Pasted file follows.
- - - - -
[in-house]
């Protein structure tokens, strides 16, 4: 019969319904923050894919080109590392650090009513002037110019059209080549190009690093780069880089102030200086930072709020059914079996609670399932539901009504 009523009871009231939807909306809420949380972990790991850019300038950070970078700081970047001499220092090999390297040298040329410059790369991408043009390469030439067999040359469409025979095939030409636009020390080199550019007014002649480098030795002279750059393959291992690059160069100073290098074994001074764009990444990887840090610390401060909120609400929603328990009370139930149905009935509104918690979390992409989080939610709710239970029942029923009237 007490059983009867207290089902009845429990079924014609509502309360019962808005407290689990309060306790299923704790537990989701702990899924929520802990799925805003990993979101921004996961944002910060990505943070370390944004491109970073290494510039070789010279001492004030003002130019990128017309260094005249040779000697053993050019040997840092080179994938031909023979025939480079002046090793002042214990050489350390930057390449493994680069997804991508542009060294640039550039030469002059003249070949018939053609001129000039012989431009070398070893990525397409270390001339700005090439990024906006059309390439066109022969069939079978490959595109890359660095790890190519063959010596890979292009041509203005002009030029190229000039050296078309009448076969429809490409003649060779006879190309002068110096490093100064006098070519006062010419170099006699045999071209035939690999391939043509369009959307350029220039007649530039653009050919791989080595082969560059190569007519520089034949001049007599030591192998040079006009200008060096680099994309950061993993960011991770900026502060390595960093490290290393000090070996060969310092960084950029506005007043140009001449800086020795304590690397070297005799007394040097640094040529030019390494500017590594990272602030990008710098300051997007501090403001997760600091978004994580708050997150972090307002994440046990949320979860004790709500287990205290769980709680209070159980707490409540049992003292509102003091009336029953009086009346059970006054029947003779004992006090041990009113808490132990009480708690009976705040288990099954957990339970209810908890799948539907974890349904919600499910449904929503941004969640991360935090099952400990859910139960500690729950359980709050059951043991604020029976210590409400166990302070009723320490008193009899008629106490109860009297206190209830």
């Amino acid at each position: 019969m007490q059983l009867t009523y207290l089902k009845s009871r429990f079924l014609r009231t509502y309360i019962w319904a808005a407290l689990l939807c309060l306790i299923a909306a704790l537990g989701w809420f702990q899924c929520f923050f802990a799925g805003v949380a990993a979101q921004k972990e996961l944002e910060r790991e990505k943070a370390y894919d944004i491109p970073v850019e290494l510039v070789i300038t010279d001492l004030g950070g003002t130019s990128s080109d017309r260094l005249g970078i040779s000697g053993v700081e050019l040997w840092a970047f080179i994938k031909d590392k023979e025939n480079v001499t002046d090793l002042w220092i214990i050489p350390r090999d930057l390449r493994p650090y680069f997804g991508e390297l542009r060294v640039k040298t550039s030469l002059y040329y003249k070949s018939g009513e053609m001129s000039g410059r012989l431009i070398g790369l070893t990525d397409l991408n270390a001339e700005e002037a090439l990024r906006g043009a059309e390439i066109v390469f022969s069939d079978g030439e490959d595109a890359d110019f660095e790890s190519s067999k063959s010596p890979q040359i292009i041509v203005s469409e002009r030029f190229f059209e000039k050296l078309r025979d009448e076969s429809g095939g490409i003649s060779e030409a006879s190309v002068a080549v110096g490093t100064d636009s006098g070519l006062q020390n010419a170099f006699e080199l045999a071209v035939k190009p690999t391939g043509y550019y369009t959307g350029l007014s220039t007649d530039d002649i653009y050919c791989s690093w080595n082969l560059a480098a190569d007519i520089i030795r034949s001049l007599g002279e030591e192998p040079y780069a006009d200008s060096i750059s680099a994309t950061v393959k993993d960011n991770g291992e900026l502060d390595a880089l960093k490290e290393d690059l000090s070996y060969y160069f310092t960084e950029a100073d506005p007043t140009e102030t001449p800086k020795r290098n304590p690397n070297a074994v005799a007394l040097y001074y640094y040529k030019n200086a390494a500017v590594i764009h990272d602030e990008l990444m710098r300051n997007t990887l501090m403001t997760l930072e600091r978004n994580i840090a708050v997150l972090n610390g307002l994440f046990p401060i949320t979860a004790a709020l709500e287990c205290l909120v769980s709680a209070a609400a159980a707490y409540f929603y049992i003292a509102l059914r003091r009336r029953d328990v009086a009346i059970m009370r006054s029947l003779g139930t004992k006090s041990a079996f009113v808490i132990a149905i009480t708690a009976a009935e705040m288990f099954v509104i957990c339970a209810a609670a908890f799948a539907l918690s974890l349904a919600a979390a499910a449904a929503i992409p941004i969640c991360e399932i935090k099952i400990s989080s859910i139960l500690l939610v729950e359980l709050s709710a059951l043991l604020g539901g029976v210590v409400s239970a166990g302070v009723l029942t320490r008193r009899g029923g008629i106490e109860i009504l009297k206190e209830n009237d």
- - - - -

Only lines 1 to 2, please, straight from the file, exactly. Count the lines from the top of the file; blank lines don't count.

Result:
[in-house]
């Protein structure tokens, strides 16, 4: 019969319904923050894919080109590392650090009513002037110019059209080549190009690093780069880089102030200086930072709020059914079996609670399932539901009504 009523009871009231939807909306809420949380972990790991850019300038950070970078700081970047001499220092090999390297040298040329410059790369991408043009390469030439067999040359469409025979095939030409636009020390080199550019007014002649480098030795002279750059393959291992690059160069100073290098074994001074764009990444990887840090610390401060909120609400929603328990009370139930149905009935509104918690979390992409989080939610709710239970029942029923009237 007490059983009867207290089902009845429990079924014609509502309360019962808005407290689990309060306790299923704790537990989701702990899924929520802990799925805003990993979101921004996961944002910060990505943070370390944004491109970073290494510039070789010279001492004030003002130019990128017309260094005249040779000697053993050019040997840092080179994938031909023979025939480079002046090793002042214990050489350390930057390449493994680069997804991508542009060294640039550039030469002059003249070949018939053609001129000039012989431009070398070893990525397409270390001339700005090439990024906006059309390439066109022969069939079978490959595109890359660095790890190519063959010596890979292009041509203005002009030029190229000039050296078309009448076969429809490409003649060779006879190309002068110096490093100064006098070519006062010419170099006699045999071209035939690999391939043509369009959307350029220039007649530039653009050919791989080595082969560059190569007519520089034949001049007599030591192998040079006009200008060096680099994309950061993993960011991770900026502060390595960093490290290393000090070996060969310092960084950029506005007043140009001449800086020795304590690397070297005799007394040097640094040529030019390494500017590594990272602030990008710098300051997007501090403001997760600091978004994580708050997150972090307002994440046990949320979860004790709500287990205290769980709680209070159980707490409540049992003292509102003091009336029953009086009346059970006054029947003779004992006090041990009113808490132990009480708690009976705040288990099954957990339970209810908890799948539907974890349904919600499910449904929503941004969640991360935090099952400990859910139960500690729950359980709050059951043991604020029976210590409400166990302070009723320490008193009899008629106490109860009297206190209830």